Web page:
Environmentalists, lawmakers find compromise on pipeline bill
Environmental groups have dropped their opposition to a bill they had originally blasted as a way for the state to green-light a controversial plan to pipe water from eastern Nevada to Las Vegas after the bill was amended last week.
In its original form, Assembly Bill 30 would have laid out an easier path for the Southern Nevada Water Authority’s long-standing proposal to build a 300-mile pipeline to pump groundwater from eastern Nevada to Las Vegas that would come with an estimated price tag of $15 billion, according to groups such as the Center for Biological Diversity, Great Basin Water Network and Nevada Conservation League.
But AB30 was altered significantly enough on Wednesday to allow those groups to feel comfortable enough to now say they are neutral on the bill.
“This bill does not authorize the Las Vegas pipeline,” Patrick Donnelly, director of the Center for Biological Diversity, said in a legislative committee hearing for the bill last week.“This is a win for the environment because sometimes you win by not losing.”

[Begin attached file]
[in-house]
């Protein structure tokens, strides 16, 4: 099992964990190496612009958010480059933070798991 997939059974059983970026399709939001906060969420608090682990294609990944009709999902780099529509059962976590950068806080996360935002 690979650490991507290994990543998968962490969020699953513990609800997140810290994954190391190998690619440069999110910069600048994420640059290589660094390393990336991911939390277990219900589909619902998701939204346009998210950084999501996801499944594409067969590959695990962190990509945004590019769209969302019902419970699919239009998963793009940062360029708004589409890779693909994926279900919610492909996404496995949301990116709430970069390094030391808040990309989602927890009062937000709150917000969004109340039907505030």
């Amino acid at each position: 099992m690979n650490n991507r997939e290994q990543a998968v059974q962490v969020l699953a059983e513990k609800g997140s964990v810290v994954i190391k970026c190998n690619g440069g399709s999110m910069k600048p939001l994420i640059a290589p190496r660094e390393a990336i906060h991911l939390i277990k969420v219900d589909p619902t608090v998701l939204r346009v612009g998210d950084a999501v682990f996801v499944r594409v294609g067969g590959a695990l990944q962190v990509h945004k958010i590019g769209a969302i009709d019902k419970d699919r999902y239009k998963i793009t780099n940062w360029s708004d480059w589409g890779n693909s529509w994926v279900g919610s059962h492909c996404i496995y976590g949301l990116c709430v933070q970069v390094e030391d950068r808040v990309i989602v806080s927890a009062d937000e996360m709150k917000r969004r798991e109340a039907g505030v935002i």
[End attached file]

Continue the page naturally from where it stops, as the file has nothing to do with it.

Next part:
With those groups, and some rural governmental bodies such as Eureka County and the Central Nevada Water Authority, no longer opposed to the proposal, AB30 was voted out of committee by lawmakers in the Assembly Natural Resources Committee, thus surviving a key deadline that passed Friday.
For Donnelly and the other groups, a slight wording change was the biggest reason for their change of position.
The bill originally called for the state engineer to eliminate conflicts between junior and senior water rights holders in the state. That would have meant that longtime rights holders might have lost access to some of their granted water if someone were to challenge it.
But the amended version instead calls on the state engineer to avoid those conflicts in areas where there is still water left to appropriate, effectively keeping intact the process that has historically governed Nevada’s water rights laws for more than a century.
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